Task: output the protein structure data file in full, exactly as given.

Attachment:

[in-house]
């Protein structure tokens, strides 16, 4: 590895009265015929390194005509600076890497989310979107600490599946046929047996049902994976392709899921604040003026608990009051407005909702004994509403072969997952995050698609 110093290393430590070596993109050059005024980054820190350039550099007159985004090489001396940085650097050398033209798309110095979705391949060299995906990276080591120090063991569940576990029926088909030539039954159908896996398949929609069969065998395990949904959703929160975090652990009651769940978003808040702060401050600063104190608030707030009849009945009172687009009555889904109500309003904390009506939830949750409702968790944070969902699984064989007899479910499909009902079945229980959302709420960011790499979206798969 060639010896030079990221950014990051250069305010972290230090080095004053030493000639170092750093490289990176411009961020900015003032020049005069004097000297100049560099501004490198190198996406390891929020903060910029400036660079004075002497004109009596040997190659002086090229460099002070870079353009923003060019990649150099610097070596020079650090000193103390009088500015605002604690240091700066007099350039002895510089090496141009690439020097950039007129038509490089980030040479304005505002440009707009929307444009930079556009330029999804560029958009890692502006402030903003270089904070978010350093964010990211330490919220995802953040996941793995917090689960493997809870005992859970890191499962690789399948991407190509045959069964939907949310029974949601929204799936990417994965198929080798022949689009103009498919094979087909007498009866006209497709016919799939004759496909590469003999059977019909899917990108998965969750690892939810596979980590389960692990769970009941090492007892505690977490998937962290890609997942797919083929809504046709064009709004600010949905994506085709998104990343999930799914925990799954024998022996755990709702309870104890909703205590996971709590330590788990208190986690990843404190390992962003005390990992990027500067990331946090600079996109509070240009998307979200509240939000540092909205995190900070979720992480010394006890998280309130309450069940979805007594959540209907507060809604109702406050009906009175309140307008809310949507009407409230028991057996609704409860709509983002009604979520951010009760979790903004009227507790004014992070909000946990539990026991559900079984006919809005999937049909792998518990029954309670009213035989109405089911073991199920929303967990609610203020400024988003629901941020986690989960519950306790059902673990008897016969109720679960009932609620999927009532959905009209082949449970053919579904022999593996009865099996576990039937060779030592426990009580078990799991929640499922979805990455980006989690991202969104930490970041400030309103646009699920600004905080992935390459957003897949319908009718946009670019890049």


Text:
[in-house]
């Protein structure tokens, strides 16, 4: 590895009265015929390194005509600076890497989310979107600490599946046929047996049902994976392709899921604040003026608990009051407005909702004994509403072969997952995050698609 110093290393430590070596993109050059005024980054820190350039550099007159985004090489001396940085650097050398033209798309110095979705391949060299995906990276080591120090063991569940576990029926088909030539039954159908896996398949929609069969065998395990949904959703929160975090652990009651769940978003808040702060401050600063104190608030707030009849009945009172687009009555889904109500309003904390009506939830949750409702968790944070969902699984064989007899479910499909009902079945229980959302709420960011790499979206798969 060639010896030079990221950014990051250069305010972290230090080095004053030493000639170092750093490289990176411009961020900015003032020049005069004097000297100049560099501004490198190198996406390891929020903060910029400036660079004075002497004109009596040997190659002086090229460099002070870079353009923003060019990649150099610097070596020079650090000193103390009088500015605002604690240091700066007099350039002895510089090496141009690439020097950039007129038509490089980030040479304005505002440009707009929307444009930079556009330029999804560029958009890692502006402030903003270089904070978010350093964010990211330490919220995802953040996941793995917090689960493997809870005992859970890191499962690789399948991407190509045959069964939907949310029974949601929204799936990417994965198929080798022949689009103009498919094979087909007498009866006209497709016919799939004759496909590469003999059977019909899917990108998965969750690892939810596979980590389960692990769970009941090492007892505690977490998937962290890609997942797919083929809504046709064009709004600010949905994506085709998104990343999930799914925990799954024998022996755990709702309870104890909703205590996971709590330590788990208190986690990843404190390992962003005390990992990027500067990331946090600079996109509070240009998307979200509240939000540092909205995190900070979720992480010394006890998280309130309450069940979805007594959540209907507060809604109702406050009906009175309140307008809310949507009407409230028991057996609704409860709509983002009604979520951010009760979790903004009227507790004014992070909000946990539990026991559900079984006919809005999937049909792998518990029954309670009213035989109405089911073991199920929303967990609610203020400024988003629901941020986690989960519950306790059902673990008897016969109720679960009932609620999927009532959905009209082949449970053919579904022999593996009865099996576990039937060779030592426990009580078990799991929640499922979805990455980006989690991202969104930490970041400030309103646009699920600004905080992935390459957003897949319908009718946009670019890049």